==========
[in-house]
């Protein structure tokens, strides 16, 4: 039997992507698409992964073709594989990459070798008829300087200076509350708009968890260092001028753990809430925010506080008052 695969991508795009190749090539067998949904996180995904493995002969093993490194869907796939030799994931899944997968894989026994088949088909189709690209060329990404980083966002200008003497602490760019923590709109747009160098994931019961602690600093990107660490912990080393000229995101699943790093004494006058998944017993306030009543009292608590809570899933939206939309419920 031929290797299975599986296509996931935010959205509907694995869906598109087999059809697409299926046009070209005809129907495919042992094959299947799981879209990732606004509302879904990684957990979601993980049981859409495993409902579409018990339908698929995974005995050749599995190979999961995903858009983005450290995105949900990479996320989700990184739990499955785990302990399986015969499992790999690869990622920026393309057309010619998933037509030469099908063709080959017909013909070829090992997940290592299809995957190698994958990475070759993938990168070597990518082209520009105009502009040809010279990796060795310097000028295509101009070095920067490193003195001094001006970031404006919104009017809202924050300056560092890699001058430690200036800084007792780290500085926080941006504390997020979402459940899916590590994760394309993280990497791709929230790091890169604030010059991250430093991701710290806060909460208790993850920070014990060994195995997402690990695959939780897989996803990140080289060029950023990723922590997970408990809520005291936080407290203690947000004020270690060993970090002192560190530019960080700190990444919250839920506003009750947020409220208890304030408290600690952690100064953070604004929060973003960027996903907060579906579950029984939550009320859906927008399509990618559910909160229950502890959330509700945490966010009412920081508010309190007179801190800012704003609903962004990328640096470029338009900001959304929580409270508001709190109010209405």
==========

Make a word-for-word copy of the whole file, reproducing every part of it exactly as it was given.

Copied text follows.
[in-house]
């Protein structure tokens, strides 16, 4: 039997992507698409992964073709594989990459070798008829300087200076509350708009968890260092001028753990809430925010506080008052 695969991508795009190749090539067998949904996180995904493995002969093993490194869907796939030799994931899944997968894989026994088949088909189709690209060329990404980083966002200008003497602490760019923590709109747009160098994931019961602690600093990107660490912990080393000229995101699943790093004494006058998944017993306030009543009292608590809570899933939206939309419920 031929290797299975599986296509996931935010959205509907694995869906598109087999059809697409299926046009070209005809129907495919042992094959299947799981879209990732606004509302879904990684957990979601993980049981859409495993409902579409018990339908698929995974005995050749599995190979999961995903858009983005450290995105949900990479996320989700990184739990499955785990302990399986015969499992790999690869990622920026393309057309010619998933037509030469099908063709080959017909013909070829090992997940290592299809995957190698994958990475070759993938990168070597990518082209520009105009502009040809010279990796060795310097000028295509101009070095920067490193003195001094001006970031404006919104009017809202924050300056560092890699001058430690200036800084007792780290500085926080941006504390997020979402459940899916590590994760394309993280990497791709929230790091890169604030010059991250430093991701710290806060909460208790993850920070014990060994195995997402690990695959939780897989996803990140080289060029950023990723922590997970408990809520005291936080407290203690947000004020270690060993970090002192560190530019960080700190990444919250839920506003009750947020409220208890304030408290600690952690100064953070604004929060973003960027996903907060579906579950029984939550009320859906927008399509990618559910909160229950502890959330509700945490966010009412920081508010309190007179801190800012704003609903962004990328640096470029338009900001959304929580409270508001709190109010209405």